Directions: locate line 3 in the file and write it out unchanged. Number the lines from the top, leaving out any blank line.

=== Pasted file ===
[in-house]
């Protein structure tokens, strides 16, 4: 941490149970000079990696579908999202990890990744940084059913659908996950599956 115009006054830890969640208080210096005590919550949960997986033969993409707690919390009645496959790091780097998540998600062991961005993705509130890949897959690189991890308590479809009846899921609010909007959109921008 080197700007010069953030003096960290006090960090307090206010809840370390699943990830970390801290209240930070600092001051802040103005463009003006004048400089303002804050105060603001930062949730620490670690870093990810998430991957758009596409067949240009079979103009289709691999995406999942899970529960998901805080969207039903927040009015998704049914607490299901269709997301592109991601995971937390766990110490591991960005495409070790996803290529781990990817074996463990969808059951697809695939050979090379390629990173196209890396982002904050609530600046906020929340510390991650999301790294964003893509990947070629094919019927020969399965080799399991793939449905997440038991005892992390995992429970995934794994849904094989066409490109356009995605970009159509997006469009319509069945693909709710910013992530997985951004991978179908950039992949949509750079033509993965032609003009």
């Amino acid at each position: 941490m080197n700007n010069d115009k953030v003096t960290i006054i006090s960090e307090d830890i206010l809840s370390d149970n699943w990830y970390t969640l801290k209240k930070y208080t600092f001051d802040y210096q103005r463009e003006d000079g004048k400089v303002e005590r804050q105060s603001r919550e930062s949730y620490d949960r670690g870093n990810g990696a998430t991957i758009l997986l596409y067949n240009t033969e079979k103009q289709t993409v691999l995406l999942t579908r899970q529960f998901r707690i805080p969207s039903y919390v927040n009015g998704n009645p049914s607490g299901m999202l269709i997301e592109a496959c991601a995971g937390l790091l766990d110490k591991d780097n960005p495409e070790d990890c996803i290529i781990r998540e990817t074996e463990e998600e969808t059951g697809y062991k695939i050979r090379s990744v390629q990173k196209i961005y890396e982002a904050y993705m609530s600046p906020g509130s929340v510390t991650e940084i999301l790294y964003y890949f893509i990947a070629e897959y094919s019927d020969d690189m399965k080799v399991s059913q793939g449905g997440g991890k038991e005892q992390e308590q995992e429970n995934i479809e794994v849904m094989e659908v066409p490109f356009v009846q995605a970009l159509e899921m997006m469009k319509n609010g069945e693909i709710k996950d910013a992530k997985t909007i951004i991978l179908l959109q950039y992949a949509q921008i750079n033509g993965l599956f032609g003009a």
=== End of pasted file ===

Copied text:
């Amino acid at each position: 941490m080197n700007n010069d115009k953030v003096t960290i006054i006090s960090e307090d830890i206010l809840s370390d149970n699943w990830y970390t969640l801290k209240k930070y208080t600092f001051d802040y210096q103005r463009e003006d000079g004048k400089v303002e005590r804050q105060s603001r919550e930062s949730y620490d949960r670690g870093n990810g990696a998430t991957i758009l997986l596409y067949n240009t033969e079979k103009q289709t993409v691999l995406l999942t579908r899970q529960f998901r707690i805080p969207s039903y919390v927040n009015g998704n009645p049914s607490g299901m999202l269709i997301e592109a496959c991601a995971g937390l790091l766990d110490k591991d780097n960005p495409e070790d990890c996803i290529i781990r998540e990817t074996e463990e998600e969808t059951g697809y062991k695939i050979r090379s990744v390629q990173k196209i961005y890396e982002a904050y993705m609530s600046p906020g509130s929340v510390t991650e940084i999301l790294y964003y890949f893509i990947a070629e897959y094919s019927d020969d690189m399965k080799v399991s059913q793939g449905g997440g991890k038991e005892q992390e308590q995992e429970n995934i479809e794994v849904m094989e659908v066409p490109f356009v009846q995605a970009l159509e899921m997006m469009k319509n609010g069945e693909i709710k996950d910013a992530k997985t909007i951004i991978l179908l959109q950039y992949a949509q921008i750079n033509g993965l599956f032609g003009a």